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Friday, 21 September 2018 15:40

Custom Auto Builders Focuses on Service, Quality Control in IA

Written by Elda Stone, Globe Gazette
Steve Tass, Sean Hook, Jason Tesch, Debbie Bryan and Kristy Tass with Custom Auto Builders. Steve Tass, Sean Hook, Jason Tesch, Debbie Bryan and Kristy Tass with Custom Auto Builders.

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Steve Tass, Cristy Tass and their employees have withstood road closings, cancer and the changing automotive industry. They celebrated 35 years in business at Custom Auto Builders in August.

 

Getting to the body shop at 335 S. Delaware Ave. has been a challenge this summer, with major road construction just a block away on Mason City’s Fifth Street SW. Reconstruction of the Delaware bridge a few years ago posed another serious obstacle.

 

Debbie Bryan, office manager for 25 years, said, “A customer told me, ‘You know you have a good reputation if they can find you in this mess.’”

 

“The reason we’ve stayed in business is we have a real handle on customer service and quality control ... despite multiple road closings!” said Steve.

 

“We’ve been in tune with helping customers make smart decisions on fixing cars, in keeping with insurance company practices,” he said. "I think that’s why people keep coming back.”

 

He grew up with a love of cars on his parents’ local farm, following two older brothers with the same hobby.

 

“In 1976, I bought a ’77 Jeep CJ7 from Van Horn Auto Supply, completely totaled. It was so new; it had only 1,400 miles on it. A guy bought it and ran into a bridge.”

 

While a senior at Mason City High School, he repaired the Jeep in his parents’ garage. Steve said he was particularly intrigued by the nice paint jobs on cars.

 

He started Custom Auto Builders in 1983 with a partner, Brad Blazek.

 

“At that time, Brad and I were doing just rebuilders---late model wrecks we’d buy, fix up and sell. That’s how the name Custom Auto Builders started. I had a custom car myself---a ’55 Chevy. It was my brother’s. I was the baby of the family, so I ended up with it. I painted it my first year in business, and Cristy and I went to 21 shows with it," he said.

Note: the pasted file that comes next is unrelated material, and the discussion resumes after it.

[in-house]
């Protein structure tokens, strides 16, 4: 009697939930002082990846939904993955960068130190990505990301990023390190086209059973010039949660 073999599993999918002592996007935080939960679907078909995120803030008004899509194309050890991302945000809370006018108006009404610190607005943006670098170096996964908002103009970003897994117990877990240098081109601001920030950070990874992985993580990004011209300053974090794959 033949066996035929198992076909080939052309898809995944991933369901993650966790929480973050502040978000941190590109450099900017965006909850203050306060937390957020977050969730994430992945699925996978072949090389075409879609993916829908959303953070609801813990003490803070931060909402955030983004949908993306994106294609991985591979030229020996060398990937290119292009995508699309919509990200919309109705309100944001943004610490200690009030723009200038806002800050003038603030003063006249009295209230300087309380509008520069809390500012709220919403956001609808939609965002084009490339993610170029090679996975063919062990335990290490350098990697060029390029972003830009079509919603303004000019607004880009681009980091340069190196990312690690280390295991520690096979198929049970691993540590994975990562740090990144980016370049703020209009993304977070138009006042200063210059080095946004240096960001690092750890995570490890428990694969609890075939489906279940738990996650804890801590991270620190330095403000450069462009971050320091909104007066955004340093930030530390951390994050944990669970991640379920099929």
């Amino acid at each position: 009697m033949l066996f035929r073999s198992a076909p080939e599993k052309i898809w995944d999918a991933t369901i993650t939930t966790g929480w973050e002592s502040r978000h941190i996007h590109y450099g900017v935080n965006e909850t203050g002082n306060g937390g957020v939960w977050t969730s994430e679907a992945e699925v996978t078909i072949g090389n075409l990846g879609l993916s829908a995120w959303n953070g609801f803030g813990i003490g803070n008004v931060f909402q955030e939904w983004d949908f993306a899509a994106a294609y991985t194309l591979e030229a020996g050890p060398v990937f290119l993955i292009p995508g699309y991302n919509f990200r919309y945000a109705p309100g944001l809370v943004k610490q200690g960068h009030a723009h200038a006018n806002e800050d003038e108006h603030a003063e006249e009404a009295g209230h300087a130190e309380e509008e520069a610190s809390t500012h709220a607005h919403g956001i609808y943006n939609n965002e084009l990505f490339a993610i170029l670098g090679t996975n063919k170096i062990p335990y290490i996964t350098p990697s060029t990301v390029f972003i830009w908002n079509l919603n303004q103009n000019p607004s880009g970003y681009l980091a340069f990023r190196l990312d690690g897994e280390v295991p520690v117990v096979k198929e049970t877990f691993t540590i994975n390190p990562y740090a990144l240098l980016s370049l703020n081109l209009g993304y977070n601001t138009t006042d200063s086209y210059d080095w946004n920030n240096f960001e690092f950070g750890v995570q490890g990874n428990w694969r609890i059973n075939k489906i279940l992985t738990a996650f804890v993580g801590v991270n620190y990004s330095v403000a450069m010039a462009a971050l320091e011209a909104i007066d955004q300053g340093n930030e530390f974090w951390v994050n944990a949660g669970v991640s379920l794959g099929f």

Brad worked with Steve for almost two years and then decided to go back to his family’s business, Blazek Electric. The body shop has been part of the original Blazek warehouse ever since it opened. Steve noted that Brad passed away last December.


Cristy, who graduated a year after Steve from Mason City High School, was living in Arizona when he opened the business.

 

“He wanted to do this, and I wanted him to move to Arizona. So I moved back---I loved him!” she said, laughing.

 

After Brad left the business, Steve hired employees and began doing repairs for insurance companies. He said it’s essential to keep up with the latest automotive standards and the requirements of multiple insurers.

 

“We go to continuing education to be a preferred shop for insurance companies,” he explained. “Technicians have to be trained, equipment has to be up to date, and we have to follow procedures.”

 

That includes certifications by the National Institute of Automotive Service Excellence, or ASE, achieved through coursework online, in a classroom setting, or at the shop.

 

“Employees are happier too. They feel confident knowing they are doing it the right way,” he said.

 

Vehicle technology gets more complicated all the time.

 

“In ’83, we didn’t have electric or hybrid cars. At first, we started out with maybe one to three computers in cars. Now there are 30 computers in an average car, around 100 in an electric car. And their programs have about 100 million lines of code, more than a jet fighter,” he said.

 

He’s also seen great improvements in safety equipment.

 

“In 1983, a sealed headlight beam cost $20. Now a headlight system costs over $1,300, but it provides much better visibility,” he said. “We have air bags and designs that protect the passenger compartment. The same hit years ago that would have killed a person---today they would live.”

 

Cristy pointed out, “You can’t be in business for 35 years without great employees.”

 

Besides Debbie, they’ve employed Jason Tesch, master technician, for 19 years, and Sean Hook, painter and body technician, for 11 years.

 

“These guys have grown up with us,” she said.

 

They gave credit to their friends Scott Schneckloth, who kept the shop running during a difficult time in the 1990s while Steve fought cancer, and Mark Ewy, who worked as general manager for eight years.


Cristy said their two sons essentially grew up in the body shop. Cory now works for Enterprise Car Sales in Des Moines. Joe works as an Alliant Energy lineman.

 

They also credit their faith in God for seeing them through the years.

 

“We’re not shy of giving a person a hug and ‘God bless you,’” Steve said. “They’re devastated with what just happened and need compassion. When they see the finished car, they often go, ‘Wow!’ We bring their car back to pre-accident condition, and sometimes it even looks better. I had a guy say, ‘My car hasn’t looked that clean since I've owned it.’”

 

Cristy is retired from running a Curves women’s fitness center for 25 years. Before that, she was a Jazzercise instructor.

 

“We used to run ads about how we had two ‘body shops’---Custom Auto Builders for cars, Curves for you,” she said. “We did radio ads where Steve would say, ‘I’m here to tell you about Custom Auto Builders,’ then I’d say, ‘I have a body shop, too! I strength-train women and get them back in shape.’”

 

“Thirty-five years go by awfully quick!” Steve said.

 

Simultaneously, they said, “It’s been fun.” And laughed.

 

We thank Globe Gazette for reprint permission.

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